'Stop using birth control so we can attract investment': Zim senators make a VERY controversial call

2017-02-28 06:03
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Harare - Don't use birth control because Zimbabwe's small population is putting off desperately-needed foreign investors.

That's the controversial suggestion from a group of legislators from Zimbabwe's upper house - and it's got some commentators very upset.

According to the Hansard, which provides a transcript of Zimbabwe's parliamentary debates, senators earlier this month moved a motion calling for the Zimbabwe government to promote large families and get NGOs that have been pushing for birth control to instead "promote family growth". 

Senator Monica Mutsvangwa of the ruling Zanu-PF party claimed that when she attempted to persuade investors in China to consider Zimbabwe: "The moment you tell them we are about 14 million they will all look around and say ah, I do not know how I can continue."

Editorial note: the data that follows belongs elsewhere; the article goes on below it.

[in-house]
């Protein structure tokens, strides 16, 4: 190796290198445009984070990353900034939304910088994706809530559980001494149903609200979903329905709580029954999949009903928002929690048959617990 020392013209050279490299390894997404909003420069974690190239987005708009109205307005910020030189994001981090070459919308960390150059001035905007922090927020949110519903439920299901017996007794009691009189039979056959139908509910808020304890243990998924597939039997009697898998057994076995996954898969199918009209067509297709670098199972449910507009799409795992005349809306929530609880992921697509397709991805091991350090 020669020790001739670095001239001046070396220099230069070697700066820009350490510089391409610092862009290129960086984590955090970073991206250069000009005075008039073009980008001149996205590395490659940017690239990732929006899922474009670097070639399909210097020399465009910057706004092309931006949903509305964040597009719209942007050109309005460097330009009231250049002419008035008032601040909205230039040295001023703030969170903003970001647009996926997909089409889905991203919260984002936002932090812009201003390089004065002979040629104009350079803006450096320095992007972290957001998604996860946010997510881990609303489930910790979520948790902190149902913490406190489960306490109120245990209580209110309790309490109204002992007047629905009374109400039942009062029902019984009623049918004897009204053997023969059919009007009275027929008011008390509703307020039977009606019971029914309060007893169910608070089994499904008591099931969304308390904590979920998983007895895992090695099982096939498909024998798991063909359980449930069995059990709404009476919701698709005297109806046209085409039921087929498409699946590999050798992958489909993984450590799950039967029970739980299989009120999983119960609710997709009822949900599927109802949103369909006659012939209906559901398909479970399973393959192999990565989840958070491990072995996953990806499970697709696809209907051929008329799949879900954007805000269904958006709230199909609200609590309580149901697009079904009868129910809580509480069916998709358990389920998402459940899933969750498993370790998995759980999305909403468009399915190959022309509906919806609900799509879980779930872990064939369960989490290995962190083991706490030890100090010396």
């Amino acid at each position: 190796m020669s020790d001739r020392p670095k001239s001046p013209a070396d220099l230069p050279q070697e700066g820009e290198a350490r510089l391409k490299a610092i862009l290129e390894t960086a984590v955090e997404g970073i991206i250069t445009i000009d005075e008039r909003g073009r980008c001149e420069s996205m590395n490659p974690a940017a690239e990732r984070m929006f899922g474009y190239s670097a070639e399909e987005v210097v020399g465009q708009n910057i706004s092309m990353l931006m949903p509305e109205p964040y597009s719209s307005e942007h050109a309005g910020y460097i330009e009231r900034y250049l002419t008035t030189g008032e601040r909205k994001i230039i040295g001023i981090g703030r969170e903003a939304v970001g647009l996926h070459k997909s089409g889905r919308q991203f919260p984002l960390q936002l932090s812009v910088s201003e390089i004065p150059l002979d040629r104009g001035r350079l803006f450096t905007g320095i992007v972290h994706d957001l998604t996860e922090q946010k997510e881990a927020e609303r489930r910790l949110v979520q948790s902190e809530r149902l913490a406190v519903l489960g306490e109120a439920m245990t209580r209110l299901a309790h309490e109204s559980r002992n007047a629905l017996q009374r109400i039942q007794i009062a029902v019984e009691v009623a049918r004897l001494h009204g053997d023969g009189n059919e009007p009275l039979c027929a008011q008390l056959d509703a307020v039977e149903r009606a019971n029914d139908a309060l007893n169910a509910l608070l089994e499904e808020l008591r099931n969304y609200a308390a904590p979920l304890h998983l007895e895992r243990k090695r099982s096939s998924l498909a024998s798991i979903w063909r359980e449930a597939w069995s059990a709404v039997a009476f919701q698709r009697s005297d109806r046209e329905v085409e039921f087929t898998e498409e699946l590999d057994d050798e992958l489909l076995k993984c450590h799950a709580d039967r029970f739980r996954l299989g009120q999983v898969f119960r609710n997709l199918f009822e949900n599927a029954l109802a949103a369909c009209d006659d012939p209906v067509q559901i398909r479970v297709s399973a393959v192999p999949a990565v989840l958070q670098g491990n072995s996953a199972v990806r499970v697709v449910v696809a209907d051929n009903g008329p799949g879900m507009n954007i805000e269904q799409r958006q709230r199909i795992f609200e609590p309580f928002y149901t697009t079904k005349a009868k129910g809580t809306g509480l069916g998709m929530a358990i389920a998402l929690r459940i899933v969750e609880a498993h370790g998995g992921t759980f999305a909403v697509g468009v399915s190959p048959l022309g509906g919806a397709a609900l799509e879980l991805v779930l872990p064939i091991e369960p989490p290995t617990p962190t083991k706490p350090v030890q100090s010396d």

Mike Musaka said: "Which investor would come to Zimbabwe to invest seriously for 14 million people?" He said that the money NGOs were spending on promoting birth control should instead be used to support families and pay for schooling for children. 

Minimum of eight children 

One of the suggestions is that incentives should be given to families to have "a minimum of eight children", according to the Hansard. Zimbabwe's population growth rate was last measured at just 1.1% in 2012, the state-owned Chronicle newspaper reported Saturday.

Reaction to the senators' call (which came from both sides of the political divide) was swift and mostly angry. 

"How do you propose those big families would be supported... from what jobs? In which economy?" wrote 'mpengo' on the paper's website.

"We are being led by mad men," commented @keddah83.

But @_Dingz said: "Their argument makes sense just poorly executed, we are underpopulated & that is fact. But we also can't afford many kids too; catch22."

Critics and the main opposition Movement for Democratic Change (MDC) blame the uncertainties caused by President Robert Mugabe's controversial policies on land, company ownership and currency for scaring away foreign investors.

Read more on:    zimbabwe  |  southern africa

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